Meeting growing pigs’ nutrient requirements with on-farm-produced cereals and protein feed ingredients can be hard. To overcome the risk of undersupplying pigs with amino acids, diets are formulated with higher contents of protein than recommended. With 100 % organic feedstuffs, it is difficult to match the amino acid requirement without a very high level of protein. This can decrease the health and welfare of weaners and increase nitrogen losses.
A single-phase feeding strategy and utilising pigs’ capacity for compensatory growth (Figure 2) can lessen the need for diets with high protein and amino acid content in the early stage of the growing phase. It can promote the use of locally produced protein feed resources in diets to organic pigs.
• Limit the supply of essential amino acids during early growth and utilise the pigs’ capacity to fully compensate for the restriction by increased protein retention and faster growth during later growth phases.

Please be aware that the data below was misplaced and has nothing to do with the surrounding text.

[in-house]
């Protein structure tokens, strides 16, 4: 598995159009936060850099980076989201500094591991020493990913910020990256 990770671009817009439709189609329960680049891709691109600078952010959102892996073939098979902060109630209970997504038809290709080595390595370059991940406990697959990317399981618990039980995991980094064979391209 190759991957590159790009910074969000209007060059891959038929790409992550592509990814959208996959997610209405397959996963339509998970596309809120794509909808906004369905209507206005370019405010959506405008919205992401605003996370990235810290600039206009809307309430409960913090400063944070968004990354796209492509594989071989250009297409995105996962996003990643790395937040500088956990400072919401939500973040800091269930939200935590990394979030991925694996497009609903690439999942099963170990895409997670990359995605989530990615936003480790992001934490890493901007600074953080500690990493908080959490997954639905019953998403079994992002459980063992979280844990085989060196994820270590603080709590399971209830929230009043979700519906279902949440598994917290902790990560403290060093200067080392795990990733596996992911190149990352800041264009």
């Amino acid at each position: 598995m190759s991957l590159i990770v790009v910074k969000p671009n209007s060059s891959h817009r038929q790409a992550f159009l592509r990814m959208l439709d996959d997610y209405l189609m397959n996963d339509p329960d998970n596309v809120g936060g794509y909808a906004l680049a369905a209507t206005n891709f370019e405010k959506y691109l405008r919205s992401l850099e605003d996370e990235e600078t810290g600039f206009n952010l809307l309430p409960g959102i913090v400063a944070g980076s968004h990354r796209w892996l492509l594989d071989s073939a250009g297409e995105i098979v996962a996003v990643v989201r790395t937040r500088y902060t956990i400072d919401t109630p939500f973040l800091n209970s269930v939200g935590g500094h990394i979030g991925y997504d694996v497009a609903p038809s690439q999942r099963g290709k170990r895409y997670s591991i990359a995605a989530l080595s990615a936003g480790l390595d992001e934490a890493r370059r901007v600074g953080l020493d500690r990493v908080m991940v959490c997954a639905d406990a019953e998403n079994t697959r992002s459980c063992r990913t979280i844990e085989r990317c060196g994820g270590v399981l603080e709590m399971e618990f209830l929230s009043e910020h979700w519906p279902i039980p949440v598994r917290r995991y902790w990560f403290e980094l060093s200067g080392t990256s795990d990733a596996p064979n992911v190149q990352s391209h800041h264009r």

• Crude protein and lysine contents can be substantially reduced, below common standards (i.e. crude protein to 16.5% and digestible lysine between 0.70-0.80 g standardised ileal digestible (SID) lysine/MJ NE), in well-balanced diets.
• A reduction in crude protein content, from 15.5 to 14.5 g SID/g SID lysine can lower the nitrogen output by approximately 10%.
• Formulate diets on a digestible amino acid basis rather than on a total amino acid or crude protein basis.
• High-quality protein feed ingredients such as faba beans, peas, oil seed-, dairy- and cereal-based by-products, aquatic resources, etc., or a combination of them, can be used.
• At the pig level, this practice can reduce soya bean cake utilisation (14%) and increase pea utilisation (22%).
• Careful follow-up of the pigs' feed consumption, growth and health status is recommended.